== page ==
discomfort of Mr. Blundell, made himself wonderfully at home at Mr.
Turnbull's.  To Venia he related strange adventures by sea and land, and
on subjects of which he was sure the farmer knew nothing he was a perfect
mine of information.  He began to talk in low tones to Venia, and the
heart of Mr. Blundell sank within him as he noted her interest.  Their
voices fell to a gentle murmur, and the sergeant's sleek, well-brushed
head bent closer to that of his listener.  Relieved from his attentions,
Mr. Turnbull fell asleep without more ado.

Blundell sat neglected, the unwilling witness of a flirtation he was
powerless to prevent.  Considering her limited opportunities, Miss
Turnbull displayed a proficiency which astonished him.  Even the sergeant
was amazed, and suspected her of long practice.

"I wonder whether it is very hot outside?" she said, at last, rising and
looking out of the window.

"Only pleasantly warm," said the sergeant.  "It would be nice down by the
water."

"I'm afraid of disturbing father by our talk," said the considerate
daughter.  "You might tell him we've gone for a little stroll when he
wakes," she added, turning to Blundell.

Mr. Blundell, who had risen with the idea of acting the humble but, in
his opinion, highly necessary part of chaperon, sat down again and
watched blankly from the window until they were out of sight.  He was
half inclined to think that the exigencies of the case warranted him in
arousing the farmer at once.

It was an hour later when the farmer awoke, to find himself alone with
Mr. Blundell, a state of affairs for which he strove with some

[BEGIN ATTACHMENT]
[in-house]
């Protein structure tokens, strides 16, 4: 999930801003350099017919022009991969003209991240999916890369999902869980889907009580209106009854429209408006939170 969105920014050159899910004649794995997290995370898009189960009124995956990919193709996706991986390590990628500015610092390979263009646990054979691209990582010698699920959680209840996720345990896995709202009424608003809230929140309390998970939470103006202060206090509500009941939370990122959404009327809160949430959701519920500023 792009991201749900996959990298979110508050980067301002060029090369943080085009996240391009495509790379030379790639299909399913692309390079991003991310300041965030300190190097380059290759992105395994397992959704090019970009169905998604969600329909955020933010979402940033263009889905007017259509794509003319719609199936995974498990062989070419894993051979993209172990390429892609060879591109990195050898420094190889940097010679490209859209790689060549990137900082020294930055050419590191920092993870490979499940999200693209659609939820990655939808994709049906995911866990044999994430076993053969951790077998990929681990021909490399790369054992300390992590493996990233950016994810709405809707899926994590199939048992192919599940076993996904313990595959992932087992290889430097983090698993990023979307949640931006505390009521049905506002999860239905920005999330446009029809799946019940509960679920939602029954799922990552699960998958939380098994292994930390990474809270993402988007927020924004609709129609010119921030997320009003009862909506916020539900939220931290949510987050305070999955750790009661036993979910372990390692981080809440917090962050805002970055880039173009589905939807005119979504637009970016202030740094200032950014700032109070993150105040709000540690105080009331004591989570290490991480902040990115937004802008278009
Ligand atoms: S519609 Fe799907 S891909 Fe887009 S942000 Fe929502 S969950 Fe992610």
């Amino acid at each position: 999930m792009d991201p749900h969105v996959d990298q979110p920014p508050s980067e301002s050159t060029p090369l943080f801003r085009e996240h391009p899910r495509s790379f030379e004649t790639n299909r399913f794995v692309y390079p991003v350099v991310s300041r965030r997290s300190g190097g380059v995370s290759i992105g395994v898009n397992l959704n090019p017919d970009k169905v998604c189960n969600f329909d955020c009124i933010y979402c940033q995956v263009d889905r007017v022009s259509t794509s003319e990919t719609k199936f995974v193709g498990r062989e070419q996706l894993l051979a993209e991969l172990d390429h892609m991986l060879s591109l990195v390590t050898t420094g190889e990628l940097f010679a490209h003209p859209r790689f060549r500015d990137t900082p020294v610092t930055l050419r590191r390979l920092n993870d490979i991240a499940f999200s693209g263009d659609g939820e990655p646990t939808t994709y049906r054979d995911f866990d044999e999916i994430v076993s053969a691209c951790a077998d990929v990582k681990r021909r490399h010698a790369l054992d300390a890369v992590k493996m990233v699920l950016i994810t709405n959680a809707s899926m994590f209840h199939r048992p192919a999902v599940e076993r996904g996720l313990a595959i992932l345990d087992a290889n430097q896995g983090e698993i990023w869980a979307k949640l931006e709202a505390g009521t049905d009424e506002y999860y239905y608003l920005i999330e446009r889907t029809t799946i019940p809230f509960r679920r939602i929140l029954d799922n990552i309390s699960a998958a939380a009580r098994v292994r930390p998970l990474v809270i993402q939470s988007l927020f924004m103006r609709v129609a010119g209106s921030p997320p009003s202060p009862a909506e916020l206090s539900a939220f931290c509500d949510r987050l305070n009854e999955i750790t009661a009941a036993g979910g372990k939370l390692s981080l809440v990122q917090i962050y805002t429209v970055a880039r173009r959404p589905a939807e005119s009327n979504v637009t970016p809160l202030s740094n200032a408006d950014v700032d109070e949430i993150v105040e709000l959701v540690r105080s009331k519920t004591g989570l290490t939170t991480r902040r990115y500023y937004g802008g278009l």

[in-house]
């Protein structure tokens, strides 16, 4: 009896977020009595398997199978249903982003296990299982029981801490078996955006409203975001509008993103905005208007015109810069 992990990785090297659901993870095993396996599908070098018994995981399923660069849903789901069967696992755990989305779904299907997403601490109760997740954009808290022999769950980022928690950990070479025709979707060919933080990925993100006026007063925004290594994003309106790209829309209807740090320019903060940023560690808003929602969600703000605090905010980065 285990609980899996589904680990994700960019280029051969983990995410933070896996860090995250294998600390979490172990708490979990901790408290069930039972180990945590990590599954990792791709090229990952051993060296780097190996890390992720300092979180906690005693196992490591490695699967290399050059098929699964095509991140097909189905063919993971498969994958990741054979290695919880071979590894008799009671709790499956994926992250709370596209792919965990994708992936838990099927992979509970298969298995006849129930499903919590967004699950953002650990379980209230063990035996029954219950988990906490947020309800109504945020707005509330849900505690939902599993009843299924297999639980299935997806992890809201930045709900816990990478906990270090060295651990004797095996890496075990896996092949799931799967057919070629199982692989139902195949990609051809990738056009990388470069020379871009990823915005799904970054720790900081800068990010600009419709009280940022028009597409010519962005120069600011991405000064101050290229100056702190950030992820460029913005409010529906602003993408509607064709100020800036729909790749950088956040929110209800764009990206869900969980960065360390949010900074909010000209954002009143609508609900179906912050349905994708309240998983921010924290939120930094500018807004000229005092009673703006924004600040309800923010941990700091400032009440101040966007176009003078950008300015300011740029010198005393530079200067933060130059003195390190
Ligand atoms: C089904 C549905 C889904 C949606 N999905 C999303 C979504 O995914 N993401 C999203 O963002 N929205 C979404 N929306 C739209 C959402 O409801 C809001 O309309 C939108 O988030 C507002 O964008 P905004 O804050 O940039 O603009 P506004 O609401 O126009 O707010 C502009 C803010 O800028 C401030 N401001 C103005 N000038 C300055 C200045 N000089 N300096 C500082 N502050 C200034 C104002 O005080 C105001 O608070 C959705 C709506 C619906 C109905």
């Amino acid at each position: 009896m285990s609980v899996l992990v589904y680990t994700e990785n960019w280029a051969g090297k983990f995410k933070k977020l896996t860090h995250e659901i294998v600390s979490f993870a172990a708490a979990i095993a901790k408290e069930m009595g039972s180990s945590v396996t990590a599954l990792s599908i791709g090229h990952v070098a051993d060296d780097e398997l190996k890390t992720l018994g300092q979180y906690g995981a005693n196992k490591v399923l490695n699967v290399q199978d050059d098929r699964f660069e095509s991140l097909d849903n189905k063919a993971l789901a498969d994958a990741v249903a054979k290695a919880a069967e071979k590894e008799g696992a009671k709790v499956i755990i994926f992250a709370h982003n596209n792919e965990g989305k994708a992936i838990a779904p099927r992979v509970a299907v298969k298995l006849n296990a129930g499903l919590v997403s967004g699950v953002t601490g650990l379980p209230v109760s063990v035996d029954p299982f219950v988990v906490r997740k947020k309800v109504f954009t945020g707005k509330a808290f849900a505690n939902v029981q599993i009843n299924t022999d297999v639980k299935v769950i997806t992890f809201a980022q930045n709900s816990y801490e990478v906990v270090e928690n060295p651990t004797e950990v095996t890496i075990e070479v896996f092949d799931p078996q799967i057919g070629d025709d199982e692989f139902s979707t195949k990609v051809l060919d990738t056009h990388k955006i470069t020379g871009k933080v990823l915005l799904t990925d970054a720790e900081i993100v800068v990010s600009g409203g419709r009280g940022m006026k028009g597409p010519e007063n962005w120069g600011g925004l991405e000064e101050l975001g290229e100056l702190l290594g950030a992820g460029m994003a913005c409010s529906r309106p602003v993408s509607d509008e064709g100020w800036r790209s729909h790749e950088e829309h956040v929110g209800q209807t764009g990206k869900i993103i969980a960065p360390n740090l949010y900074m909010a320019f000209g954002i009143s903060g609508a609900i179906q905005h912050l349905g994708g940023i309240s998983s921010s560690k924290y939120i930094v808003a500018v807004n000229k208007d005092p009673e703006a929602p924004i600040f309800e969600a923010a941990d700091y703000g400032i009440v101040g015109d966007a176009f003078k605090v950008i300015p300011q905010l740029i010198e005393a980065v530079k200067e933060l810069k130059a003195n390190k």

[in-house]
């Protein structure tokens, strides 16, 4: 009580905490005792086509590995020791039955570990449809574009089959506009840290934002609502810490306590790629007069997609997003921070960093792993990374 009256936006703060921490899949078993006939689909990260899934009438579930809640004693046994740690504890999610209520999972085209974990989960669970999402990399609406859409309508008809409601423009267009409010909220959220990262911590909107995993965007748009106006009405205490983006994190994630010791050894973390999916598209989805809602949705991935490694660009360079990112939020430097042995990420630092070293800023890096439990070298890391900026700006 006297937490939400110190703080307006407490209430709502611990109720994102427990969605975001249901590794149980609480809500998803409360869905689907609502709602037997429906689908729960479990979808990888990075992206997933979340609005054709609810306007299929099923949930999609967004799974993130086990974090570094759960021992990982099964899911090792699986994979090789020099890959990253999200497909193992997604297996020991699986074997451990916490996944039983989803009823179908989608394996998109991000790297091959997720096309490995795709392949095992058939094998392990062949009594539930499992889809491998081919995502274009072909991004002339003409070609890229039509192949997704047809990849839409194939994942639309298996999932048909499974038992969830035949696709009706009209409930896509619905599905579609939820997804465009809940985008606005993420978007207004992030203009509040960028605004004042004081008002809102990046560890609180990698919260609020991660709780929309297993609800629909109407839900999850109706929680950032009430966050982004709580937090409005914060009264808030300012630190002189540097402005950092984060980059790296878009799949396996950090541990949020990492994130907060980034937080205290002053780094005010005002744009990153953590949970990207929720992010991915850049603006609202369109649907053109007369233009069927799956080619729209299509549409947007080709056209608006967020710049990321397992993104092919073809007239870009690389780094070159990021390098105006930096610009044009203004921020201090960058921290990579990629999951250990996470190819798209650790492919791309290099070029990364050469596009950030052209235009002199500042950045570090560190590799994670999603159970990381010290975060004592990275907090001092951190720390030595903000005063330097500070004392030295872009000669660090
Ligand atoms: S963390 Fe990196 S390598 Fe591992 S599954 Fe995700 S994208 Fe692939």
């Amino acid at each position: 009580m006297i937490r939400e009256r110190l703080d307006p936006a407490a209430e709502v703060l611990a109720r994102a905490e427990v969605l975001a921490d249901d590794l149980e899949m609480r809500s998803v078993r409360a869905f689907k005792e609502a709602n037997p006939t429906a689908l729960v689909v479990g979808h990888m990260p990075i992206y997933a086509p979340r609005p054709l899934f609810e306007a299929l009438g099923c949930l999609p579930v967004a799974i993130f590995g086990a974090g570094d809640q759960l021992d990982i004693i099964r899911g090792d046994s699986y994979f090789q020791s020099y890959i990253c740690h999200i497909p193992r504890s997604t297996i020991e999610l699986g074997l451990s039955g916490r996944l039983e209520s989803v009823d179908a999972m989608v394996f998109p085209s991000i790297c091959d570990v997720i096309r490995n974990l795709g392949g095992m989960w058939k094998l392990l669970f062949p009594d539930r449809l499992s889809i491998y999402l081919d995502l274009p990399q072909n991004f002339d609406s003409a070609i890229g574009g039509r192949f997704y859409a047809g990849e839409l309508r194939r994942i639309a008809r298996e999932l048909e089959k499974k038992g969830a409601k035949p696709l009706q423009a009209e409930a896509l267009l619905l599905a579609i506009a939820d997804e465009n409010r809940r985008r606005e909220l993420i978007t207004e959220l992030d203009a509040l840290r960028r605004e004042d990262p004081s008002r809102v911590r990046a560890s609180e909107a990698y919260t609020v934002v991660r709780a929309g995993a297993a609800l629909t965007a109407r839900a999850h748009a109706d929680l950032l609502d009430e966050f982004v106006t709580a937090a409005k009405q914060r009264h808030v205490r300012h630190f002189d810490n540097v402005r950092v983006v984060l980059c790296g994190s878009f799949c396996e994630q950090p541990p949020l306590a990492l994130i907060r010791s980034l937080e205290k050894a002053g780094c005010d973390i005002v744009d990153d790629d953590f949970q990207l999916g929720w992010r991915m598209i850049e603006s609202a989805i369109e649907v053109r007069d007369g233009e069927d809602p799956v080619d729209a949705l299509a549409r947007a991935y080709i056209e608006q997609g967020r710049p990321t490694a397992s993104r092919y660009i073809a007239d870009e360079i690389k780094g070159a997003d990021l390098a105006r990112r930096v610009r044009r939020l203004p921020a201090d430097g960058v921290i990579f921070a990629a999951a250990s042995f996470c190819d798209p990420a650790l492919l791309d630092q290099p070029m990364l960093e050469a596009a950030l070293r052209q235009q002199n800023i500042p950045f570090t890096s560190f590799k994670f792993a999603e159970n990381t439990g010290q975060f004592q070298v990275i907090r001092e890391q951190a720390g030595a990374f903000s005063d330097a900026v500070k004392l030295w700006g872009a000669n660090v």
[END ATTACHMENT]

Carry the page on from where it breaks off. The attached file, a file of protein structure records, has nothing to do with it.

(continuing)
pertinacity to make that aggrieved gentleman responsible.

"Why didn't you go with them?" he demanded.  "Because I wasn't asked,"
replied the other.

Mr. Turnbull sat up in his chair and eyed him disdainfully.  "For a
great, big chap like you are, John Blundell," he exclaimed, "it's
surprising what a little pluck you've got."

"I don't want to go where I'm not wanted," retorted Mr. Blundell.

"That's where you make a mistake," said the other, regarding him
severely; "girls like a masterful man, and, instead of getting your own
way, you sit down quietly and do as you're told, like a tame--tame--"

"Tame what?" inquired Mr. Blundell, resentfully.

"I don't know," said the other, frankly; "the tamest thing you can think
of.  There's Daly laughing in his sleeve at you, and talking to Venia
about Waterloo and the Crimea as though he'd been there.  I thought it
was pretty near settled between you."

"So did I," said Mr. Blundell.

"You're a big man, John," said the other, "but you're slow.  You're all
muscle and no head."

"I think of things afterward," said Blundell, humbly; "generally after I
get to bed."

Mr. Turnbull sniffed, and took a turn up and down the room; then he
closed the door and came toward his friend again.

"I dare say you're surprised at me being so anxious to get rid of Venia,"
he said, slowly, "but the fact is I'm thinking of marrying again myself."

"You!" said the startled Mr. Blundell.

"Yes, me," said the other, somewhat sharply.  "But she won't marry so
long as Venia is at home.  It's a secret, because if Venia got to hear of
it she'd keep single to prevent it.  She's just that sort of girl."

Mr. Blundell coughed, but did not deny it.  "Who is it?"  he inquired.

"Miss Sippet," was the reply.  "She couldn't hold her own for half an
hour against Venia."